Ombra wrote:The point being whatever you want to call these bits & pieces of code (or whatever) they are in the kernel. Secondly, whether you view them as harmless or not, I'd like to find a list of them so I can eradicate them (once I learn how).
They are in the kernel source, because the kernel also runs on many embedded systems that require such controls. That does not mean the code is enabled in kernels supplied with distros.
If you want to make sure your kernel contains none of the features you dislike, compile your own.
Incidentally, the only references to Trusted Gentoo that Google turned up for me was a 7+ year old announcement of a project to use TCP with Gentoo, no mention since and no mention of DRM anywhere.
'Trusted Gentoo' (along with 'Knoppix 5.1.1 for Trusted Computing', and several others I did not bother to note down) was mentioned on some site as being riff with DRM...er, I mean loaded up with wonderful Trusted Computing features! I obviously did not pursue it.
"That does not mean the code is enabled in kernels supplied with distros."
From your wording, I assume it means that the code may or may not be enabled in kernels, and if this is correct, the obvious question would be how to avoid those having the code enabled (although this would only be a stop-gap solution to buy time). So far as I know, anything enabled can be disabled, anything disabled can be enabled, and its only a matter of time before someone finds out how to re-enable such disabled crud remotely...so the only sure thing is not to have this code at all, which brings us to:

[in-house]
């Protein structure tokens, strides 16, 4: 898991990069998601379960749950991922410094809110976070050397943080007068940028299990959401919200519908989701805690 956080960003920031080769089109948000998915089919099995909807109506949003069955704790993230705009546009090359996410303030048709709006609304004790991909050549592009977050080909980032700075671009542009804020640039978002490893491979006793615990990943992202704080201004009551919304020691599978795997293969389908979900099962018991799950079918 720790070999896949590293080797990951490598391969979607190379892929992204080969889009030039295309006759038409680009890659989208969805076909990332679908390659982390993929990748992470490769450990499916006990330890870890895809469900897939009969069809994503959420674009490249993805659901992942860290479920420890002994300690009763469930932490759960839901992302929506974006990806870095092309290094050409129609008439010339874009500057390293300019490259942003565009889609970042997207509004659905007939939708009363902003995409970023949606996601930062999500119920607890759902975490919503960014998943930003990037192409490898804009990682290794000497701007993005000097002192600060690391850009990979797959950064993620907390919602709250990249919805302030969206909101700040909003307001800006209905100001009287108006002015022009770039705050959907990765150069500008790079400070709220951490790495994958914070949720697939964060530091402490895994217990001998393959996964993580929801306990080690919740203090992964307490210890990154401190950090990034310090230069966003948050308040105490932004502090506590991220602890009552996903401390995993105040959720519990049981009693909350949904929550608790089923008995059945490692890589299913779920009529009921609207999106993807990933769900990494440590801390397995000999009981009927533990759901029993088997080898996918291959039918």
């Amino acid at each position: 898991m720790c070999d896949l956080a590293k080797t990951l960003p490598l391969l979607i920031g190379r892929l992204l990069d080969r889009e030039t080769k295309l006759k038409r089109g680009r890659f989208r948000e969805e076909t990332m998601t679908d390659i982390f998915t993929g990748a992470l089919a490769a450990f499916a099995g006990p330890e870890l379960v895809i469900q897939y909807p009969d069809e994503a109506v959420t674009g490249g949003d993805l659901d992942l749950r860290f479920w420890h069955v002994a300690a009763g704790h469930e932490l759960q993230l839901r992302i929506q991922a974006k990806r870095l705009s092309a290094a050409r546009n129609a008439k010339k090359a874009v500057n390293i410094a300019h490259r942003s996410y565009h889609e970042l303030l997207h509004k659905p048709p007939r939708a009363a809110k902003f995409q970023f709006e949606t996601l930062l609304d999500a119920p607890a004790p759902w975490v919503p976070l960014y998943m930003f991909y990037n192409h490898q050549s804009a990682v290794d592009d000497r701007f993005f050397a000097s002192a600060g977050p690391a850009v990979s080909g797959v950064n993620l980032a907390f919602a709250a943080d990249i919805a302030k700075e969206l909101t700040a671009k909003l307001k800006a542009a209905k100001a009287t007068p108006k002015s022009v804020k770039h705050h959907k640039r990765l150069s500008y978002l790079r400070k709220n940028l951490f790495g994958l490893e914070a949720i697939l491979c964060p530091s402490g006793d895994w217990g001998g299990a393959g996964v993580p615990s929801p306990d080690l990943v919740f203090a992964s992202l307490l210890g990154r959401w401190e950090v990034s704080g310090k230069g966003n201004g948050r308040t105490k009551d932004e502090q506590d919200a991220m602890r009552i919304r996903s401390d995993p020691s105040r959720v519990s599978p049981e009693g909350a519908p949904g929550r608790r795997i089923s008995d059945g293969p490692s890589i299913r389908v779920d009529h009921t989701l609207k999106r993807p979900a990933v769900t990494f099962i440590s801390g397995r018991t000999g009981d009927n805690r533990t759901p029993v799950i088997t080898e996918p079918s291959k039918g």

If you want to make sure your kernel contains none of the features you dislike, compile your own."
Far easier for you to say than for a newbie to do, but this was exactly my conclusion, and the reason for this posting from the start. So lets forget the pro/anti DRM debate, and focus on the nitty-gritty of how I can get a DRM-free kernel and OS. If this was XP Pro, the process would go something like this:
1. Find list detailing the exact file names and locations of all the Trusted Computing junk targeted for erasure. I assume its the same for Linux, except one must do this for both kernel & OS (distro).
2. Find out exactly how
to delete the targets. In XP Pro, its a two-part process. XPLite or nLite can be used to do custom-install, sans most of Lil Billie's well-hidden crud. Other software can be used to terminate any crapola that survived the pre-installation process. So how about with Linux?
Educate me...I need all the help and advice possible on this.